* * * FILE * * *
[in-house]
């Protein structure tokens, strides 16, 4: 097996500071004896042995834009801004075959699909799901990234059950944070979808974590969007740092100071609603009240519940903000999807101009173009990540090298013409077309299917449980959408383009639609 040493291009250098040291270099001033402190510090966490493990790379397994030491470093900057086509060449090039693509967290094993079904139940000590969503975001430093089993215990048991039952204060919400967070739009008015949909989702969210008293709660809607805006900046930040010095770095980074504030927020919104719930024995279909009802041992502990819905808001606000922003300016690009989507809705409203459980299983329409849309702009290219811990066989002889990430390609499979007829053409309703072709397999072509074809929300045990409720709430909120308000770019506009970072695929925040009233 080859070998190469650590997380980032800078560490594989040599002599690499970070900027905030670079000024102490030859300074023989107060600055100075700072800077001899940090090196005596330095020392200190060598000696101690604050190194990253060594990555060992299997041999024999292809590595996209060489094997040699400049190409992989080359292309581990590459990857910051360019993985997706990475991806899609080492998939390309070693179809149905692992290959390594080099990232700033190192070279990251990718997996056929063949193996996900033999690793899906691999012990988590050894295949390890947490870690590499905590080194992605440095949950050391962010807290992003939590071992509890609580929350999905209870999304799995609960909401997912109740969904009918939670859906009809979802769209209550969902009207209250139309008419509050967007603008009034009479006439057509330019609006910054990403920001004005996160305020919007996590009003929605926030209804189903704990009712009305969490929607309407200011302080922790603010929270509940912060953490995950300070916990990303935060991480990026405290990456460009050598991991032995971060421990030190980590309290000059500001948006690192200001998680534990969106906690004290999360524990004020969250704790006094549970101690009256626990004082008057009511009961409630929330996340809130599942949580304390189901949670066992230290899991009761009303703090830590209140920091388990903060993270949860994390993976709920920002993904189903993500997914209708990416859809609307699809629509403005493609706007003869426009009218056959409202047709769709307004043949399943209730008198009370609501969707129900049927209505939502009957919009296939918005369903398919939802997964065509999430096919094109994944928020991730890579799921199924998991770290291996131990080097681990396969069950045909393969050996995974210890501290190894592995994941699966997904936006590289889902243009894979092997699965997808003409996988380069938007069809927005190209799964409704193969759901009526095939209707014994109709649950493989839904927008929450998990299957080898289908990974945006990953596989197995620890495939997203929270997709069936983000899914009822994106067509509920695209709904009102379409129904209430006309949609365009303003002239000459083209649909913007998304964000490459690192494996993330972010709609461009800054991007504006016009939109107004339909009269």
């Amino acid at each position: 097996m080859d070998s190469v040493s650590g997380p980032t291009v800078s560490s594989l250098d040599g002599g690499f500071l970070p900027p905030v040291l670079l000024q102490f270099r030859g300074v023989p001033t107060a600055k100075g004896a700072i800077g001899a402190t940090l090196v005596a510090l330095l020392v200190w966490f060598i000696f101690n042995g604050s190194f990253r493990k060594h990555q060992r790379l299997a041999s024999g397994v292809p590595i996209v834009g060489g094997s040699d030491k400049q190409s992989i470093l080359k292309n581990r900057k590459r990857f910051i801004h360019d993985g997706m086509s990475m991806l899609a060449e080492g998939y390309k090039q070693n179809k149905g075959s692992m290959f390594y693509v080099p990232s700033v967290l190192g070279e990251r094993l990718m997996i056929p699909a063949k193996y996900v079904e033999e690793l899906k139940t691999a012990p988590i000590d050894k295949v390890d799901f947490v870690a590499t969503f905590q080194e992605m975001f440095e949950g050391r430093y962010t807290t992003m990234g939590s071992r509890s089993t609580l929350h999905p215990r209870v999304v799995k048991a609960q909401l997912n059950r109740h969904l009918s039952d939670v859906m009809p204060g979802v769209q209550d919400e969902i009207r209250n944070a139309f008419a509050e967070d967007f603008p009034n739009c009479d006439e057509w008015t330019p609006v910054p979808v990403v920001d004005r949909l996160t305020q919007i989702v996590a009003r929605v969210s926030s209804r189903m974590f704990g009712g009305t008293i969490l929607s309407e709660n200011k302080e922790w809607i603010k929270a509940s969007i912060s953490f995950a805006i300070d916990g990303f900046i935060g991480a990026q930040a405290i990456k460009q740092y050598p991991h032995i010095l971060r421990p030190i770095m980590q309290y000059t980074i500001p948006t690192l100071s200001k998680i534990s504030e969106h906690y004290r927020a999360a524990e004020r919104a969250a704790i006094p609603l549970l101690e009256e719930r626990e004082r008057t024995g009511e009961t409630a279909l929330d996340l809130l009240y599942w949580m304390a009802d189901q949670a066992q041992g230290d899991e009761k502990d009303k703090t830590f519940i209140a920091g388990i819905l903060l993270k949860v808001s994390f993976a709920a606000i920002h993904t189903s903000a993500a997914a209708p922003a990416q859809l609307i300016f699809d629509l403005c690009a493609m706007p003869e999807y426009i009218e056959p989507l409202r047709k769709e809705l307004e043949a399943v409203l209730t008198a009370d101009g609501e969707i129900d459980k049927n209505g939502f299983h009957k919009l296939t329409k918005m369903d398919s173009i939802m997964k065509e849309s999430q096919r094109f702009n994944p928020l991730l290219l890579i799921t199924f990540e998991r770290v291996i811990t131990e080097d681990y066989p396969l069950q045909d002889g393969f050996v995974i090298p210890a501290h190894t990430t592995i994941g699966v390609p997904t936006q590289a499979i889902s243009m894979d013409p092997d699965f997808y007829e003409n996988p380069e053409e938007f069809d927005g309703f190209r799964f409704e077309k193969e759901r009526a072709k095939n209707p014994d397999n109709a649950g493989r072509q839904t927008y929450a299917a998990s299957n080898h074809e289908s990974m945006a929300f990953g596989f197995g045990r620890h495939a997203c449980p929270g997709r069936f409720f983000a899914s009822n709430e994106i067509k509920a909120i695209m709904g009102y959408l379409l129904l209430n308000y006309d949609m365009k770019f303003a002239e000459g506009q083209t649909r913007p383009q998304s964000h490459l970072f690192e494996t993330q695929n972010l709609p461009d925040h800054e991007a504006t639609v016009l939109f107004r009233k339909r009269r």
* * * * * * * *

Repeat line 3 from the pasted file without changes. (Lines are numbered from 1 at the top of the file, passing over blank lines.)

């Amino acid at each position: 097996m080859d070998s190469v040493s650590g997380p980032t291009v800078s560490s594989l250098d040599g002599g690499f500071l970070p900027p905030v040291l670079l000024q102490f270099r030859g300074v023989p001033t107060a600055k100075g004896a700072i800077g001899a402190t940090l090196v005596a510090l330095l020392v200190w966490f060598i000696f101690n042995g604050s190194f990253r493990k060594h990555q060992r790379l299997a041999s024999g397994v292809p590595i996209v834009g060489g094997s040699d030491k400049q190409s992989i470093l080359k292309n581990r900057k590459r990857f910051i801004h360019d993985g997706m086509s990475m991806l899609a060449e080492g998939y390309k090039q070693n179809k149905g075959s692992m290959f390594y693509v080099p990232s700033v967290l190192g070279e990251r094993l990718m997996i056929p699909a063949k193996y996900v079904e033999e690793l899906k139940t691999a012990p988590i000590d050894k295949v390890d799901f947490v870690a590499t969503f905590q080194e992605m975001f440095e949950g050391r430093y962010t807290t992003m990234g939590s071992r509890s089993t609580l929350h999905p215990r209870v999304v799995k048991a609960q909401l997912n059950r109740h969904l009918s039952d939670v859906m009809p204060g979802v769209q209550d919400e969902i009207r209250n944070a139309f008419a509050e967070d967007f603008p009034n739009c009479d006439e057509w008015t330019p609006v910054p979808v990403v920001d004005r949909l996160t305020q919007i989702v996590a009003r929605v969210s926030s209804r189903m974590f704990g009712g009305t008293i969490l929607s309407e709660n200011k302080e922790w809607i603010k929270a509940s969007i912060s953490f995950a805006i300070d916990g990303f900046i935060g991480a990026q930040a405290i990456k460009q740092y050598p991991h032995i010095l971060r421990p030190i770095m980590q309290y000059t980074i500001p948006t690192l100071s200001k998680i534990s504030e969106h906690y004290r927020a999360a524990e004020r919104a969250a704790i006094p609603l549970l101690e009256e719930r626990e004082r008057t024995g009511e009961t409630a279909l929330d996340l809130l009240y599942w949580m304390a009802d189901q949670a066992q041992g230290d899991e009761k502990d009303k703090t830590f519940i209140a920091g388990i819905l903060l993270k949860v808001s994390f993976a709920a606000i920002h993904t189903s903000a993500a997914a209708p922003a990416q859809l609307i300016f699809d629509l403005c690009a493609m706007p003869e999807y426009i009218e056959p989507l409202r047709k769709e809705l307004e043949a399943v409203l209730t008198a009370d101009g609501e969707i129900d459980k049927n209505g939502f299983h009957k919009l296939t329409k918005m369903d398919s173009i939802m997964k065509e849309s999430q096919r094109f702009n994944p928020l991730l290219l890579i799921t199924f990540e998991r770290v291996i811990t131990e080097d681990y066989p396969l069950q045909d002889g393969f050996v995974i090298p210890a501290h190894t990430t592995i994941g699966v390609p997904t936006q590289a499979i889902s243009m894979d013409p092997d699965f997808y007829e003409n996988p380069e053409e938007f069809d927005g309703f190209r799964f409704e077309k193969e759901r009526a072709k095939n209707p014994d397999n109709a649950g493989r072509q839904t927008y929450a299917a998990s299957n080898h074809e289908s990974m945006a929300f990953g596989f197995g045990r620890h495939a997203c449980p929270g997709r069936f409720f983000a899914s009822n709430e994106i067509k509920a909120i695209m709904g009102y959408l379409l129904l209430n308000y006309d949609m365009k770019f303003a002239e000459g506009q083209t649909r913007p383009q998304s964000h490459l970072f690192e494996t993330q695929n972010l709609p461009d925040h800054e991007a504006t639609v016009l939109f107004r009233k339909r009269r």